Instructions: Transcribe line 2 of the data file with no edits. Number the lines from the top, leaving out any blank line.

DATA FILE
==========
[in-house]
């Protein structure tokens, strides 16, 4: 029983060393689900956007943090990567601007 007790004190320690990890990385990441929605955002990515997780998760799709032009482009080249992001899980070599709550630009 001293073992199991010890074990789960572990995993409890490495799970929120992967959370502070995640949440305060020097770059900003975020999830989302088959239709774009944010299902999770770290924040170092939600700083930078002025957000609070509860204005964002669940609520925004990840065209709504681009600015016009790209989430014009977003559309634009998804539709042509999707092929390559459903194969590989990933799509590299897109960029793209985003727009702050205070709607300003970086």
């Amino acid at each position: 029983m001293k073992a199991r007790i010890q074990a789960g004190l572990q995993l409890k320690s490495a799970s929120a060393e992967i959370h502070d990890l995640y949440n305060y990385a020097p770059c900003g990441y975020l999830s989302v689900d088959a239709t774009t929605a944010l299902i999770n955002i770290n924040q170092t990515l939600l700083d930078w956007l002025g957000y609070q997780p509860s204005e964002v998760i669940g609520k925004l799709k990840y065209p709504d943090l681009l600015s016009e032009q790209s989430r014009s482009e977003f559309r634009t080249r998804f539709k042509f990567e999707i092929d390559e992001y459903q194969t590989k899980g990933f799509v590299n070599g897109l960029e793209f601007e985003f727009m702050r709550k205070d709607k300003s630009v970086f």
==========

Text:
């Protein structure tokens, strides 16, 4: 029983060393689900956007943090990567601007 007790004190320690990890990385990441929605955002990515997780998760799709032009482009080249992001899980070599709550630009 001293073992199991010890074990789960572990995993409890490495799970929120992967959370502070995640949440305060020097770059900003975020999830989302088959239709774009944010299902999770770290924040170092939600700083930078002025957000609070509860204005964002669940609520925004990840065209709504681009600015016009790209989430014009977003559309634009998804539709042509999707092929390559459903194969590989990933799509590299897109960029793209985003727009702050205070709607300003970086």